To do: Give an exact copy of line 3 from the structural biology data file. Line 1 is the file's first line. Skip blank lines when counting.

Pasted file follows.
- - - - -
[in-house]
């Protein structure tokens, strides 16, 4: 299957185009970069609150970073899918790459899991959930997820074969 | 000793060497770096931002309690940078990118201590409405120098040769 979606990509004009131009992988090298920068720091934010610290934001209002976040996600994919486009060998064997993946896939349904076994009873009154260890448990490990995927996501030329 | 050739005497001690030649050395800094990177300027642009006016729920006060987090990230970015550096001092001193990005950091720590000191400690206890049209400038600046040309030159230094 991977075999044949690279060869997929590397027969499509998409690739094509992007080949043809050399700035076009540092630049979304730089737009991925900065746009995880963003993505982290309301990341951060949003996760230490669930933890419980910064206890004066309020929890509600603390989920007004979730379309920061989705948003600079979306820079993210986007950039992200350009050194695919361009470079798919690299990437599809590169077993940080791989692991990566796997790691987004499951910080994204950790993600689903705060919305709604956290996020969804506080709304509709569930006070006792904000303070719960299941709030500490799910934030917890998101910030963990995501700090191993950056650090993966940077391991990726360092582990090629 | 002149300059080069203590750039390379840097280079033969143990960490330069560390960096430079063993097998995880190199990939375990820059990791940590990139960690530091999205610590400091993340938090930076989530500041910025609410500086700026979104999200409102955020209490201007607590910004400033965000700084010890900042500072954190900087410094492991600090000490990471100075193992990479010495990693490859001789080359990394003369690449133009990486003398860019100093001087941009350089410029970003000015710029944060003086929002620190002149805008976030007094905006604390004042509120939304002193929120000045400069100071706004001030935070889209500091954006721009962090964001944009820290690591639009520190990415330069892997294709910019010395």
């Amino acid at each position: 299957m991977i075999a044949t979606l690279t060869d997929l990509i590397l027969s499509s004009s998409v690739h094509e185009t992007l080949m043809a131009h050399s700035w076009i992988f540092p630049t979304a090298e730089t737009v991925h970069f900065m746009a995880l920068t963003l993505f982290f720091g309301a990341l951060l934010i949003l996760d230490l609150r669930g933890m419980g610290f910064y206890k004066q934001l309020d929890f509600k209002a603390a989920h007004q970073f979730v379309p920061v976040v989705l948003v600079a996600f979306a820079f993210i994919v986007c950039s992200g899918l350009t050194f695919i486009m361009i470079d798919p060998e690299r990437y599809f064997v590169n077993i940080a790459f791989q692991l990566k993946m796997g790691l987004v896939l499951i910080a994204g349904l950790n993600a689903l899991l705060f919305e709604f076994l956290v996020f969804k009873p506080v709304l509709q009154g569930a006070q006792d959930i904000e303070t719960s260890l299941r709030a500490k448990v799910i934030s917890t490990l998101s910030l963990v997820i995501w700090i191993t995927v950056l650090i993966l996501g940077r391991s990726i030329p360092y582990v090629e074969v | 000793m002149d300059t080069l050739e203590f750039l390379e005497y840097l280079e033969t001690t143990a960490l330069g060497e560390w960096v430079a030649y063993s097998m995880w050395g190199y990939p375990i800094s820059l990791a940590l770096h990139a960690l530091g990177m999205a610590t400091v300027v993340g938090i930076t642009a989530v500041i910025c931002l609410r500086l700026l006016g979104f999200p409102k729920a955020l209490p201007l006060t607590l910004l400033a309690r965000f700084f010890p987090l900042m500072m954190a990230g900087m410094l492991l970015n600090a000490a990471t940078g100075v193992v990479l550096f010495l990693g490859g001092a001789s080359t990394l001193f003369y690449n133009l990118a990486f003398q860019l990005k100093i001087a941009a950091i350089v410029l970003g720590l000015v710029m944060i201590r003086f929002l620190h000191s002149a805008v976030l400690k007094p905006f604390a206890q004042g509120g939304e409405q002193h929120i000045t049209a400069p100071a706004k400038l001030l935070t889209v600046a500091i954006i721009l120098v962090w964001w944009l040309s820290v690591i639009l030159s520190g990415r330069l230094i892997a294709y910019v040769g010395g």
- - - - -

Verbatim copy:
């Amino acid at each position: 299957m991977i075999a044949t979606l690279t060869d997929l990509i590397l027969s499509s004009s998409v690739h094509e185009t992007l080949m043809a131009h050399s700035w076009i992988f540092p630049t979304a090298e730089t737009v991925h970069f900065m746009a995880l920068t963003l993505f982290f720091g309301a990341l951060l934010i949003l996760d230490l609150r669930g933890m419980g610290f910064y206890k004066q934001l309020d929890f509600k209002a603390a989920h007004q970073f979730v379309p920061v976040v989705l948003v600079a996600f979306a820079f993210i994919v986007c950039s992200g899918l350009t050194f695919i486009m361009i470079d798919p060998e690299r990437y599809f064997v590169n077993i940080a790459f791989q692991l990566k993946m796997g790691l987004v896939l499951i910080a994204g349904l950790n993600a689903l899991l705060f919305e709604f076994l956290v996020f969804k009873p506080v709304l509709q009154g569930a006070q006792d959930i904000e303070t719960s260890l299941r709030a500490k448990v799910i934030s917890t490990l998101s910030l963990v997820i995501w700090i191993t995927v950056l650090i993966l996501g940077r391991s990726i030329p360092y582990v090629e074969v | 000793m002149d300059t080069l050739e203590f750039l390379e005497y840097l280079e033969t001690t143990a960490l330069g060497e560390w960096v430079a030649y063993s097998m995880w050395g190199y990939p375990i800094s820059l990791a940590l770096h990139a960690l530091g990177m999205a610590t400091v300027v993340g938090i930076t642009a989530v500041i910025c931002l609410r500086l700026l006016g979104f999200p409102k729920a955020l209490p201007l006060t607590l910004l400033a309690r965000f700084f010890p987090l900042m500072m954190a990230g900087m410094l492991l970015n600090a000490a990471t940078g100075v193992v990479l550096f010495l990693g490859g001092a001789s080359t990394l001193f003369y690449n133009l990118a990486f003398q860019l990005k100093i001087a941009a950091i350089v410029l970003g720590l000015v710029m944060i201590r003086f929002l620190h000191s002149a805008v976030l400690k007094p905006f604390a206890q004042g509120g939304e409405q002193h929120i000045t049209a400069p100071a706004k400038l001030l935070t889209v600046a500091i954006i721009l120098v962090w964001w944009l040309s820290v690591i639009l030159s520190g990415r330069l230094i892997a294709y910019v040769g010395g």